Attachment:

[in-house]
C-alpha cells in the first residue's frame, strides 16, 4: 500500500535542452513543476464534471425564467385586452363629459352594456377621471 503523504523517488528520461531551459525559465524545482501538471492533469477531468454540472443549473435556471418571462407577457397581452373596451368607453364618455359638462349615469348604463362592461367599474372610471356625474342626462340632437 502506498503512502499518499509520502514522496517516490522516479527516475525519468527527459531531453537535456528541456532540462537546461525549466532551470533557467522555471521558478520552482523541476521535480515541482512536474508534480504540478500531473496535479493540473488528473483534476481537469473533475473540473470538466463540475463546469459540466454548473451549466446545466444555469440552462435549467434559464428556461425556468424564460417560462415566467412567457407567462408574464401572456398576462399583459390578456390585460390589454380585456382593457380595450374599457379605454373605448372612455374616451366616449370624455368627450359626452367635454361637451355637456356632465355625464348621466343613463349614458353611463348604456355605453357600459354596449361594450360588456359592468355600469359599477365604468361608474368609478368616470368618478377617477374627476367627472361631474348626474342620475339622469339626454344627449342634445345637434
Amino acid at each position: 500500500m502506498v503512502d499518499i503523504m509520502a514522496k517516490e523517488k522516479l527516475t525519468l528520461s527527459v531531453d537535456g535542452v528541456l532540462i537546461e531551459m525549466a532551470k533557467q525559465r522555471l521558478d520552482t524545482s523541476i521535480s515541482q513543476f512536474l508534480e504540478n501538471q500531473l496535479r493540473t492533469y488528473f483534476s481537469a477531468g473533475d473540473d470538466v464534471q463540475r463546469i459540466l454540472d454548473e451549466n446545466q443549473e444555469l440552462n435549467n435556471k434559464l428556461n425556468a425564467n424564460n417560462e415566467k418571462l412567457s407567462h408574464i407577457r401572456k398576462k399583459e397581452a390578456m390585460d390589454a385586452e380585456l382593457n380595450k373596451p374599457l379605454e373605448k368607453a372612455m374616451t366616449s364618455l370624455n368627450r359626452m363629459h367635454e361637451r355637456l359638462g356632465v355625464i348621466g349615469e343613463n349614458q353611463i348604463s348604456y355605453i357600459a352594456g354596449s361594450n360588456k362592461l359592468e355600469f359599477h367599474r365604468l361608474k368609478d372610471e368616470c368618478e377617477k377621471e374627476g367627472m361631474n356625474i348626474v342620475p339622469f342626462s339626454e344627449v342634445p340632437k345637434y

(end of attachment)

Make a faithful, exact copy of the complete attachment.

[in-house]
C-alpha cells in the first residue's frame, strides 16, 4: 500500500535542452513543476464534471425564467385586452363629459352594456377621471 503523504523517488528520461531551459525559465524545482501538471492533469477531468454540472443549473435556471418571462407577457397581452373596451368607453364618455359638462349615469348604463362592461367599474372610471356625474342626462340632437 502506498503512502499518499509520502514522496517516490522516479527516475525519468527527459531531453537535456528541456532540462537546461525549466532551470533557467522555471521558478520552482523541476521535480515541482512536474508534480504540478500531473496535479493540473488528473483534476481537469473533475473540473470538466463540475463546469459540466454548473451549466446545466444555469440552462435549467434559464428556461425556468424564460417560462415566467412567457407567462408574464401572456398576462399583459390578456390585460390589454380585456382593457380595450374599457379605454373605448372612455374616451366616449370624455368627450359626452367635454361637451355637456356632465355625464348621466343613463349614458353611463348604456355605453357600459354596449361594450360588456359592468355600469359599477365604468361608474368609478368616470368618478377617477374627476367627472361631474348626474342620475339622469339626454344627449342634445345637434
Amino acid at each position: 500500500m502506498v503512502d499518499i503523504m509520502a514522496k517516490e523517488k522516479l527516475t525519468l528520461s527527459v531531453d537535456g535542452v528541456l532540462i537546461e531551459m525549466a532551470k533557467q525559465r522555471l521558478d520552482t524545482s523541476i521535480s515541482q513543476f512536474l508534480e504540478n501538471q500531473l496535479r493540473t492533469y488528473f483534476s481537469a477531468g473533475d473540473d470538466v464534471q463540475r463546469i459540466l454540472d454548473e451549466n446545466q443549473e444555469l440552462n435549467n435556471k434559464l428556461n425556468a425564467n424564460n417560462e415566467k418571462l412567457s407567462h408574464i407577457r401572456k398576462k399583459e397581452a390578456m390585460d390589454a385586452e380585456l382593457n380595450k373596451p374599457l379605454e373605448k368607453a372612455m374616451t366616449s364618455l370624455n368627450r359626452m363629459h367635454e361637451r355637456l359638462g356632465v355625464i348621466g349615469e343613463n349614458q353611463i348604463s348604456y355605453i357600459a352594456g354596449s361594450n360588456k362592461l359592468e355600469f359599477h367599474r365604468l361608474k368609478d372610471e368616470c368618478e377617477k377621471e374627476g367627472m361631474n356625474i348626474v342620475p339622469f342626462s339626454e344627449v342634445p340632437k345637434y